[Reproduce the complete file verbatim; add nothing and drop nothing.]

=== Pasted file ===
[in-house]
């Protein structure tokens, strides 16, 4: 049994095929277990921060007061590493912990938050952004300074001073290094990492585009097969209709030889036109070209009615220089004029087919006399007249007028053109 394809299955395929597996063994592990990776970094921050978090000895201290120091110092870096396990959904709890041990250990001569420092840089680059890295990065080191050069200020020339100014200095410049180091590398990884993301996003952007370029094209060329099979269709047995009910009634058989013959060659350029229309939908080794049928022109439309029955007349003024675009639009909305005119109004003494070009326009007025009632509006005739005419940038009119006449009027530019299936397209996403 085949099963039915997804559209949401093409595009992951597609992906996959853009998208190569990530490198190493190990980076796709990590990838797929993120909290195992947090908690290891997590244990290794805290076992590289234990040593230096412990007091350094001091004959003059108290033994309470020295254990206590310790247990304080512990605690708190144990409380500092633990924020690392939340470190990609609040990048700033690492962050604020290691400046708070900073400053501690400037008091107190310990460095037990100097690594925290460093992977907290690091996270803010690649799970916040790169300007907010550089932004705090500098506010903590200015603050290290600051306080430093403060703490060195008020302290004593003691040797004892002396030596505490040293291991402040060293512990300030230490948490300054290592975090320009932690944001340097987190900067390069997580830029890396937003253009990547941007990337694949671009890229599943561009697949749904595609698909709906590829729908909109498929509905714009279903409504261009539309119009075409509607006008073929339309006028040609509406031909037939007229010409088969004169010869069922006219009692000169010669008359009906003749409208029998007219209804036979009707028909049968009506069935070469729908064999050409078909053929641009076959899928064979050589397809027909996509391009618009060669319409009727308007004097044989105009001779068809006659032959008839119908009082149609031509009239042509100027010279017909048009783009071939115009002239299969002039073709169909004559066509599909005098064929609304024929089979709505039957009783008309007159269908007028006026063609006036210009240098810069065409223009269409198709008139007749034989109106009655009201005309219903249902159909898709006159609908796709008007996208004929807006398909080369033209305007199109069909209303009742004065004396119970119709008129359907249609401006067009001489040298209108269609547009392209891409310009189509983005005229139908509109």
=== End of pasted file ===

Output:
[in-house]
């Protein structure tokens, strides 16, 4: 049994095929277990921060007061590493912990938050952004300074001073290094990492585009097969209709030889036109070209009615220089004029087919006399007249007028053109 394809299955395929597996063994592990990776970094921050978090000895201290120091110092870096396990959904709890041990250990001569420092840089680059890295990065080191050069200020020339100014200095410049180091590398990884993301996003952007370029094209060329099979269709047995009910009634058989013959060659350029229309939908080794049928022109439309029955007349003024675009639009909305005119109004003494070009326009007025009632509006005739005419940038009119006449009027530019299936397209996403 085949099963039915997804559209949401093409595009992951597609992906996959853009998208190569990530490198190493190990980076796709990590990838797929993120909290195992947090908690290891997590244990290794805290076992590289234990040593230096412990007091350094001091004959003059108290033994309470020295254990206590310790247990304080512990605690708190144990409380500092633990924020690392939340470190990609609040990048700033690492962050604020290691400046708070900073400053501690400037008091107190310990460095037990100097690594925290460093992977907290690091996270803010690649799970916040790169300007907010550089932004705090500098506010903590200015603050290290600051306080430093403060703490060195008020302290004593003691040797004892002396030596505490040293291991402040060293512990300030230490948490300054290592975090320009932690944001340097987190900067390069997580830029890396937003253009990547941007990337694949671009890229599943561009697949749904595609698909709906590829729908909109498929509905714009279903409504261009539309119009075409509607006008073929339309006028040609509406031909037939007229010409088969004169010869069922006219009692000169010669008359009906003749409208029998007219209804036979009707028909049968009506069935070469729908064999050409078909053929641009076959899928064979050589397809027909996509391009618009060669319409009727308007004097044989105009001779068809006659032959008839119908009082149609031509009239042509100027010279017909048009783009071939115009002239299969002039073709169909004559066509599909005098064929609304024929089979709505039957009783008309007159269908007028006026063609006036210009240098810069065409223009269409198709008139007749034989109106009655009201005309219903249902159909898709006159609908796709008007996208004929807006398909080369033209305007199109069909209303009742004065004396119970119709008129359907249609401006067009001489040298209108269609547009392209891409310009189509983005005229139908509109």